Moves are now in hand to reform the Clinical Trials Directive 2001/20/EC, with the new Clinical Trials Regulation EU 536/2014 aiming to streamline applications and homogenise and simplify authorisation procedures with strengthened transparency on the data.  In our opinion, however, an important opportunity for a comprehensive reorganisation of the regulatory environment is lost as the threat to innovative academic research should be seen on a more fundamental scale, rather than merely the harmonisation of rules on how to conduct clinical trials. It is hoped that all stakeholders will adapt and contribute to recommendations for simplifying and supporting the conduct of investigator-initiated trials, while ensuring their quality, patient safety, and the integrity of the collected data. A lack thereof will render the potential of academic clinical research to achieve important improvements in healthcare unfulfilled. 
Kristina Vermeersch, KU Leuven, Laboratory of Respiratory Diseases, Department of Chronic diseases, Metabolism and Ageing.University Hospitals Leuven, Department of Respiratory Diseases, B-3000 Leuven, Belgium.
Thierry Troosters, KU Leuven, Laboratory of Respiratory Diseases, Department of Chronic diseases, Metabolism and Ageing. KU Leuven, Faculty of Kinesiology and Rehabilitation Sciences, Department of Rehabilitation Sciences, B-3000 Leuven, Belgium.
Guy G Brusselle, Ghent University Hospital, Department of Respiratory Medicine, B-9000 Ghent, Belgium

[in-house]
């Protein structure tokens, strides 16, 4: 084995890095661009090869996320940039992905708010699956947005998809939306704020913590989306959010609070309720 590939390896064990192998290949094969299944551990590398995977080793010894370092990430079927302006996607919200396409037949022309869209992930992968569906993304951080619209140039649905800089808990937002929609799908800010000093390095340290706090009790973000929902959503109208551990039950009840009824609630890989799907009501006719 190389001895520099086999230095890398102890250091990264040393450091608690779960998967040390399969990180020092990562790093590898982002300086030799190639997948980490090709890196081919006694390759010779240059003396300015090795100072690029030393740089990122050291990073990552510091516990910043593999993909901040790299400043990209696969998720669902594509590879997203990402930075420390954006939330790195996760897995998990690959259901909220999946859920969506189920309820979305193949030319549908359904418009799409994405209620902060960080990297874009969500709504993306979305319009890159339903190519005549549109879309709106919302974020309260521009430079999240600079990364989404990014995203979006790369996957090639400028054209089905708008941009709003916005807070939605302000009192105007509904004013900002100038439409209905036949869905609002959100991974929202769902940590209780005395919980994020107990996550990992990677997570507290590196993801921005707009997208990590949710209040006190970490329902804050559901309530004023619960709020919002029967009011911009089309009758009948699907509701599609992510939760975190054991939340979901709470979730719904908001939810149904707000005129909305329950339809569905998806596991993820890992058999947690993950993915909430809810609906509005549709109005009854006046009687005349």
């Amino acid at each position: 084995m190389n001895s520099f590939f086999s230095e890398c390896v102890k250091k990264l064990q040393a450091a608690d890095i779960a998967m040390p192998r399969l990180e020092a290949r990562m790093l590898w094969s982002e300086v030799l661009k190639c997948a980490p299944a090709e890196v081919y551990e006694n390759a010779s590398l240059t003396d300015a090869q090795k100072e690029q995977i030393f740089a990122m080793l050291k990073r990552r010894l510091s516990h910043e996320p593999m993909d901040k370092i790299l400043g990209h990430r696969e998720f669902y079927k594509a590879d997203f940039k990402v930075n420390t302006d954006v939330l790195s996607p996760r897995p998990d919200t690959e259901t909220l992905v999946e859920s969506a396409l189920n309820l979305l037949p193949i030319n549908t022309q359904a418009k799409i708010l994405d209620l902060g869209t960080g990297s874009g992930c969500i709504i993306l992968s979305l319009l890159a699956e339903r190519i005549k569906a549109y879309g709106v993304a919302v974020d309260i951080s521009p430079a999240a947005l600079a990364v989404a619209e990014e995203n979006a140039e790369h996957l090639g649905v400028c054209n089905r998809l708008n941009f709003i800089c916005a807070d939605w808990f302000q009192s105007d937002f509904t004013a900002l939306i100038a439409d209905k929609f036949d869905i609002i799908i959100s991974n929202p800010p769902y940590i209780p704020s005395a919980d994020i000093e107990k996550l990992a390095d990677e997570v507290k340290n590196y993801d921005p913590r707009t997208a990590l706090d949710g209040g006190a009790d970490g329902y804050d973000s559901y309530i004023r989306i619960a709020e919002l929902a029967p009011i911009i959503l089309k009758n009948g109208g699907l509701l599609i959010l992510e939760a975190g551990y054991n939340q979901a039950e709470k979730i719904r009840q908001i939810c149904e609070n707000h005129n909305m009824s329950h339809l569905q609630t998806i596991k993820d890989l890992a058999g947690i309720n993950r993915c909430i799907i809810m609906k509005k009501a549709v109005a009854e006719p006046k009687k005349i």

Wim Janssens, KU Leuven, Laboratory of Respiratory Diseases, Department of Chronic diseases, Metabolism and Ageing and University Hospitals Leuven, Department of Respiratory Diseases, B-3000 Leuven, Belgium.
KV is supported as a doctoral candidate by the Flemish Government Agency for Innovation by Science and Technology (IWT, Belgium).
TT’s institute received speaker and consultancy fees from Boehringer-Ingelheim, AstraZeneca and Chiesi.
GGB has, within the last 5 years, received honoraria for lectures from AstraZeneca, Boehringer-Ingelheim, Chiesi, GlaxoSmithKline, Novartis, Pfizer, Teva, UCB Pharma and Zambon; he is a member of advisory boards for AstraZeneca, Boehringer-Ingelheim, GlaxoSmithKline, Novartis, Sanofi/Regeneron and Teva.
WJ is supported as a senior clinical researcher by the Fund for Scientific Research Flanders (FWO, Belgium); and has received research funding, speaker and consultancy fees from Boehringer-Ingelheim, AstraZeneca, Novartis, Chiesi and GlaxoSmithKline. WJ is co-founder of ArtIQ.
This work is funded by the Flemish Government Agency for Innovation by Science and Technology (IWT, grant number: IWT-TBM130233).